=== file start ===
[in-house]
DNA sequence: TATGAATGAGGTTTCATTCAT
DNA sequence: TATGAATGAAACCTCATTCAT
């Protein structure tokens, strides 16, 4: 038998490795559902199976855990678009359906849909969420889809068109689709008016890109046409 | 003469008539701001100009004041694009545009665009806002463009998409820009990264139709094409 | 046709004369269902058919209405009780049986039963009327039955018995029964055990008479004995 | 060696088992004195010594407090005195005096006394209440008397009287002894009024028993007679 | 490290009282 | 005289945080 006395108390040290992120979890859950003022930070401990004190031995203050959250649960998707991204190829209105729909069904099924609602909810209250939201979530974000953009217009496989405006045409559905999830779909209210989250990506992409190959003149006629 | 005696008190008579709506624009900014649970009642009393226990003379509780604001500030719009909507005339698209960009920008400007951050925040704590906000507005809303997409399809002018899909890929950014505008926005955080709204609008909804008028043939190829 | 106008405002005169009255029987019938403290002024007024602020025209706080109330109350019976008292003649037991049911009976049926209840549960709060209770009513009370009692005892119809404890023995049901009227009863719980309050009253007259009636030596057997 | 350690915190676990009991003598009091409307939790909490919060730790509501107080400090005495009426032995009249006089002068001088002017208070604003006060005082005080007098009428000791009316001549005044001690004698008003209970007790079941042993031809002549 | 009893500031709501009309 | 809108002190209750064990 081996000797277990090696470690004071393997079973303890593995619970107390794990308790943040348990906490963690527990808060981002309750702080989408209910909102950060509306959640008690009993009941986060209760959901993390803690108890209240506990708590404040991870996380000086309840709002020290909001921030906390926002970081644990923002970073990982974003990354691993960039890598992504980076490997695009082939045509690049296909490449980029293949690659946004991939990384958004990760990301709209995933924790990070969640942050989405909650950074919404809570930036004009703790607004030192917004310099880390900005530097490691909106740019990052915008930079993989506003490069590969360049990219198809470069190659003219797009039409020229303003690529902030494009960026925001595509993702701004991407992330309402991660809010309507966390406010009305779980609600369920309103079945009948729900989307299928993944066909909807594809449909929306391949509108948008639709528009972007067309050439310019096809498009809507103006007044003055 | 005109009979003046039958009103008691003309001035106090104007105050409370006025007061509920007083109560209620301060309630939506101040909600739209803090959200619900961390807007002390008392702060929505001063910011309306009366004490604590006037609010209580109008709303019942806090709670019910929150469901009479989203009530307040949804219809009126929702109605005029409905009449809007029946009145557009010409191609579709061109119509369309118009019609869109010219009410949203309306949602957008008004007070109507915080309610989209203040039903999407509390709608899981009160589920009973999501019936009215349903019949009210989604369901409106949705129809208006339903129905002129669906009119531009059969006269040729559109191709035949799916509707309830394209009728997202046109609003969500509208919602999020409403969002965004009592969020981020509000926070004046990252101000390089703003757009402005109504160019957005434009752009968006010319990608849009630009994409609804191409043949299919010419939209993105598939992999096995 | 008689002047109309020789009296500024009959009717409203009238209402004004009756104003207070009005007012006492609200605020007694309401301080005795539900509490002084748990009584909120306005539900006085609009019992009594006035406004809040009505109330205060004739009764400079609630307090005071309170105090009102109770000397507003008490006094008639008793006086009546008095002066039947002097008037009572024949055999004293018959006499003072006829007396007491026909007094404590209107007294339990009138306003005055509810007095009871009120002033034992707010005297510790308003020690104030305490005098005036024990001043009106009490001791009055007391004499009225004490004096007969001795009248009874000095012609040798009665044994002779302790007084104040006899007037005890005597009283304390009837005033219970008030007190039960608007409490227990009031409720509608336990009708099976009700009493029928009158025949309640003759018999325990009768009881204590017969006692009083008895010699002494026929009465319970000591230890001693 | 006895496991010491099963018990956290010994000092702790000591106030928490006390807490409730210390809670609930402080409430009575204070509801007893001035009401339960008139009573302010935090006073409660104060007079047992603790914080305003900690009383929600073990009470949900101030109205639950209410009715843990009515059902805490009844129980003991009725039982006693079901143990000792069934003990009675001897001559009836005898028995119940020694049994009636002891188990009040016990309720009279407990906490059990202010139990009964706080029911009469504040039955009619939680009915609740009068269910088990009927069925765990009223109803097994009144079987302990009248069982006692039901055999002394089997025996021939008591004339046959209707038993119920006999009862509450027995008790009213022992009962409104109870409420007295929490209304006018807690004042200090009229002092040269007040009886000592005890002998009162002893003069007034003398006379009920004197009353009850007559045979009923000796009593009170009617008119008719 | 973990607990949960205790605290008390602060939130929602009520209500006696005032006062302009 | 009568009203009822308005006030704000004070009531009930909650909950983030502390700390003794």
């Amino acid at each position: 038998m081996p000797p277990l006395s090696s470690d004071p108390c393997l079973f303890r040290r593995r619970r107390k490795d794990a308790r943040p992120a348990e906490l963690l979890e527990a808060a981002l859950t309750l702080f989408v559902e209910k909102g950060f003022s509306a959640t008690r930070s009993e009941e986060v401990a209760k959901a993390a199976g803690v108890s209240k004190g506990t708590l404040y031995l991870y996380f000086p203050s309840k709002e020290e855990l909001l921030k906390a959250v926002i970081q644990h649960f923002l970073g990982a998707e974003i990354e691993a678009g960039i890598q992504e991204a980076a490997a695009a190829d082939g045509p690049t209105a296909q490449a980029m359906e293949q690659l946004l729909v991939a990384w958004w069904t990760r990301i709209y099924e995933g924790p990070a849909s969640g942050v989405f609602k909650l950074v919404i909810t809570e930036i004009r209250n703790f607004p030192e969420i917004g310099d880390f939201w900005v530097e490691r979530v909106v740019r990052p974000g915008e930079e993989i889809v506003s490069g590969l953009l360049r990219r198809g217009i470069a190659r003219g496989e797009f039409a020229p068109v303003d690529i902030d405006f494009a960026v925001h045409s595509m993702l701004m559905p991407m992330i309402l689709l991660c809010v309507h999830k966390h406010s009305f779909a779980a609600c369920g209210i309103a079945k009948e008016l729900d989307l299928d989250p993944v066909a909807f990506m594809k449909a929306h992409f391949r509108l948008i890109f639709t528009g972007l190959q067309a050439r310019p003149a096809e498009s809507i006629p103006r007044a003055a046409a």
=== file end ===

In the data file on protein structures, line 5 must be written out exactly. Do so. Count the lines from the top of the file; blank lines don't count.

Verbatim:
């Amino acid at each position: 038998m081996p000797p277990l006395s090696s470690d004071p108390c393997l079973f303890r040290r593995r619970r107390k490795d794990a308790r943040p992120a348990e906490l963690l979890e527990a808060a981002l859950t309750l702080f989408v559902e209910k909102g950060f003022s509306a959640t008690r930070s009993e009941e986060v401990a209760k959901a993390a199976g803690v108890s209240k004190g506990t708590l404040y031995l991870y996380f000086p203050s309840k709002e020290e855990l909001l921030k906390a959250v926002i970081q644990h649960f923002l970073g990982a998707e974003i990354e691993a678009g960039i890598q992504e991204a980076a490997a695009a190829d082939g045509p690049t209105a296909q490449a980029m359906e293949q690659l946004l729909v991939a990384w958004w069904t990760r990301i709209y099924e995933g924790p990070a849909s969640g942050v989405f609602k909650l950074v919404i909810t809570e930036i004009r209250n703790f607004p030192e969420i917004g310099d880390f939201w900005v530097e490691r979530v909106v740019r990052p974000g915008e930079e993989i889809v506003s490069g590969l953009l360049r990219r198809g217009i470069a190659r003219g496989e797009f039409a020229p068109v303003d690529i902030d405006f494009a960026v925001h045409s595509m993702l701004m559905p991407m992330i309402l689709l991660c809010v309507h999830k966390h406010s009305f779909a779980a609600c369920g209210i309103a079945k009948e008016l729900d989307l299928d989250p993944v066909a909807f990506m594809k449909a929306h992409f391949r509108l948008i890109f639709t528009g972007l190959q067309a050439r310019p003149a096809e498009s809507i006629p103006r007044a003055a046409a």